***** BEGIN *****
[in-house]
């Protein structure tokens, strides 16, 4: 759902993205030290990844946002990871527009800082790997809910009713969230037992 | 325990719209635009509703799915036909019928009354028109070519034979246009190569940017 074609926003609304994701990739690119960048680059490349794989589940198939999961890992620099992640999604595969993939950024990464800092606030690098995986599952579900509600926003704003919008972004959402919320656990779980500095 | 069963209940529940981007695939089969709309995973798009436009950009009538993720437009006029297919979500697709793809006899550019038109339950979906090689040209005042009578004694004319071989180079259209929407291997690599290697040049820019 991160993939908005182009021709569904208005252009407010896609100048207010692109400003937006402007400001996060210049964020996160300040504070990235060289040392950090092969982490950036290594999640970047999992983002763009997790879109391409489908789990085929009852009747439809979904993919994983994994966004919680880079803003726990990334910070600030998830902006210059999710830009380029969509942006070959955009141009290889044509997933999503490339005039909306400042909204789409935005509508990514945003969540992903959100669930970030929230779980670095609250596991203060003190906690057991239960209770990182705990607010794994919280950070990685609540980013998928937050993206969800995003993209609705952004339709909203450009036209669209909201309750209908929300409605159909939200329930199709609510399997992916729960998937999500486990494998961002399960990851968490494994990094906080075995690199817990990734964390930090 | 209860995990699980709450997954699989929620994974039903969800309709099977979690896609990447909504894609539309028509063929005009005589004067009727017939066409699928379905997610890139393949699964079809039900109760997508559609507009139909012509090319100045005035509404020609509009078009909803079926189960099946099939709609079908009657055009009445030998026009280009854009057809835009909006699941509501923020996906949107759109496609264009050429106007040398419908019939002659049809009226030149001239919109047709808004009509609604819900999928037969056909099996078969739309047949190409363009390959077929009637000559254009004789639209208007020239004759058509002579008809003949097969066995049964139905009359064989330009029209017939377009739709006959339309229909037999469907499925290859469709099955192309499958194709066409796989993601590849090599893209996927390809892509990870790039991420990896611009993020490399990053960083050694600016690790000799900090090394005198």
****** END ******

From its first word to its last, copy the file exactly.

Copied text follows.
[in-house]
């Protein structure tokens, strides 16, 4: 759902993205030290990844946002990871527009800082790997809910009713969230037992 | 325990719209635009509703799915036909019928009354028109070519034979246009190569940017 074609926003609304994701990739690119960048680059490349794989589940198939999961890992620099992640999604595969993939950024990464800092606030690098995986599952579900509600926003704003919008972004959402919320656990779980500095 | 069963209940529940981007695939089969709309995973798009436009950009009538993720437009006029297919979500697709793809006899550019038109339950979906090689040209005042009578004694004319071989180079259209929407291997690599290697040049820019 991160993939908005182009021709569904208005252009407010896609100048207010692109400003937006402007400001996060210049964020996160300040504070990235060289040392950090092969982490950036290594999640970047999992983002763009997790879109391409489908789990085929009852009747439809979904993919994983994994966004919680880079803003726990990334910070600030998830902006210059999710830009380029969509942006070959955009141009290889044509997933999503490339005039909306400042909204789409935005509508990514945003969540992903959100669930970030929230779980670095609250596991203060003190906690057991239960209770990182705990607010794994919280950070990685609540980013998928937050993206969800995003993209609705952004339709909203450009036209669209909201309750209908929300409605159909939200329930199709609510399997992916729960998937999500486990494998961002399960990851968490494994990094906080075995690199817990990734964390930090 | 209860995990699980709450997954699989929620994974039903969800309709099977979690896609990447909504894609539309028509063929005009005589004067009727017939066409699928379905997610890139393949699964079809039900109760997508559609507009139909012509090319100045005035509404020609509009078009909803079926189960099946099939709609079908009657055009009445030998026009280009854009057809835009909006699941509501923020996906949107759109496609264009050429106007040398419908019939002659049809009226030149001239919109047709808004009509609604819900999928037969056909099996078969739309047949190409363009390959077929009637000559254009004789639209208007020239004759058509002579008809003949097969066995049964139905009359064989330009029209017939377009739709006959339309229909037999469907499925290859469709099955192309499958194709066409796989993601590849090599893209996927390809892509990870790039991420990896611009993020490399990053960083050694600016690790000799900090090394005198």